Sparks from a sparkler

The Security Risk of Disruptive Technologies

Outsourcing, third parties, and business associates can pose significant risk to a business and need to be managed properly. All regulatory bodies and standards have been rewritten recently to include more rigor in vendor management because of recent security breaches.

So, what is disruptive outsourcing? It’s a cloud-based, automated AI solution that delivers outsourced solutions for various businesses. It is being used today for recruiting, search engines, and is applicable to other industries like retail or and healthcare. But what if the disruptive outsourced solution was compromised and information was leaked? How do standards and regulations such as GDPR, HIPAA, or PCI DSS come into play? There are very defined rules from a compliance perspective, but there is an expectation that traditional outsourcing is deployed, not an AI solution.

The Liability Question

If there was a hypothetical breach, several questions come to mind:

  • Who is responsible or liable?
  • What is the jurisdiction? Does the jurisdiction reside where the IP address resides in the cloud? What happens if that IP address is spoofed?
  • What is the recoverable property or base in that jurisdiction?

The real subject here is disruptive technology not just the outsourcing of that technology.

Mike Gerdes, one of my Experis Solutions colleagues, had an interesting perspective: “It is an emerging use of AI in place of people doing jobs that are either programmatic or have deterministic or predictable responses from whatever inputs are received.” Truly disruptive solutions incorporate autonomous decision-making and go beyond the mere combination of Robotic Process Automation (RPA) and cloud computing.

Disruptive technology like AI has huge implications to organizations that don’t properly deal with the new forms of risk and potential threat vectors that accompany this platform. The variations on how AI can get into processes and disrupt how normal protections and security controls operate without human intervention is endless, and some of those variations may not even be predictable once the underlying system involves fully functional AI.

Mike and I agreed that companies using AI will need to proactively determine a new set of rules for how and when open-source information can be aggregated with data solicited directly from data subjects, as aggregation can put an entity over the threshold of what is allowable and what is not. Failing to create these rules could create legal and regulatory exposure of companies employing AI, with potential fines that could cripple their businesses.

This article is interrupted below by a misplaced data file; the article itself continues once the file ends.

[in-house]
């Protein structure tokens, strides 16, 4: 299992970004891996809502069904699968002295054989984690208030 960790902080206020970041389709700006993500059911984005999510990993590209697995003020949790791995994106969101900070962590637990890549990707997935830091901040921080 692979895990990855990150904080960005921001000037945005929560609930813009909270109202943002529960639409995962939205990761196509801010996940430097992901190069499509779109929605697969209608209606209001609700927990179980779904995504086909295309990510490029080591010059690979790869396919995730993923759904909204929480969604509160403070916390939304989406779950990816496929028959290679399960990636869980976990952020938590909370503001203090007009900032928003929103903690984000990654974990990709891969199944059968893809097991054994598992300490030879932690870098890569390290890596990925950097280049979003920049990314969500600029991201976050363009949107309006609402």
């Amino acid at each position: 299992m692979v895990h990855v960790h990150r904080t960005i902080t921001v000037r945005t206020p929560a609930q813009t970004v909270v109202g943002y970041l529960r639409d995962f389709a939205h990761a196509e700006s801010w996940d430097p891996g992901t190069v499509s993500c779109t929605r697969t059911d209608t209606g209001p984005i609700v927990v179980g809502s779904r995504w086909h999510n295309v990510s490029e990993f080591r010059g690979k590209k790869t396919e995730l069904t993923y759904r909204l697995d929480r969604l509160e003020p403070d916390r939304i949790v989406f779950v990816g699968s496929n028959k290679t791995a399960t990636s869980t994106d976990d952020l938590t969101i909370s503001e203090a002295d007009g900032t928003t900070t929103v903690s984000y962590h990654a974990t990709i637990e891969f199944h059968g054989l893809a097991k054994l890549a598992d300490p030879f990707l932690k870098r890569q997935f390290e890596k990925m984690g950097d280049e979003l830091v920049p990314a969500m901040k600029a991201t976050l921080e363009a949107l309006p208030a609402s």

Data Protection and Governance

There are also significant risks associated with allowing a machine intelligence to seek out and compile additional records from public sources and then autonomously create repositories that link that data to individual records about a data subject. Depending on the rules used, there is a distinct probability the composite records created by the AI could exceed the levels of private/protected data collection and use that are allowed, where the collection and use of the individual elements did not. Both Mike and I were not aware of any statute or regulation that allows aggregation of information to be exempt from the controls that apply to initial data collection, so legal and regulatory compliance of autonomous data aggregation might be one of the key risks/legal liabilities that will come with this technology.

This brings up the question, who is going to audit the companies that use the technology and what will they be auditing it against?

Clearly there needs to be definition around disruptive technologies and the use of defined “key outcomes” need to be an anchor in determining and managing the associated risks. There also needs to be an agreed-upon set of rules governing when AI technologies collect data to limit how that data is gathered and presented for the solution the data is contracted to serve, and how to determine the assurance level these services provide.

The Case for Process – Outcome Risk Models

Process – Outcome based risk models using data analytics could provide that assurance and definition around AI-based outsourced solutions, and that Process – Outcomes would be a viable basis upon which contracts and agreements are legally drafted. Selecting key data (key outcomes and key risk indicators) to be used in risk evaluation is critical. Once the appropriate data has been identified, the correct analytic technique can be selected to determine the point of risk to be addressed.

The ability to build Process – Outcomes risk models can provide the guidance needed with AI technology and disruptive outsourcing. How industries, businesses and people will deal with disruptive technologies in our near future will require careful consideration and definition. And those consultancies that are building risk models using data analytics for their clients will be a step ahead of the others.

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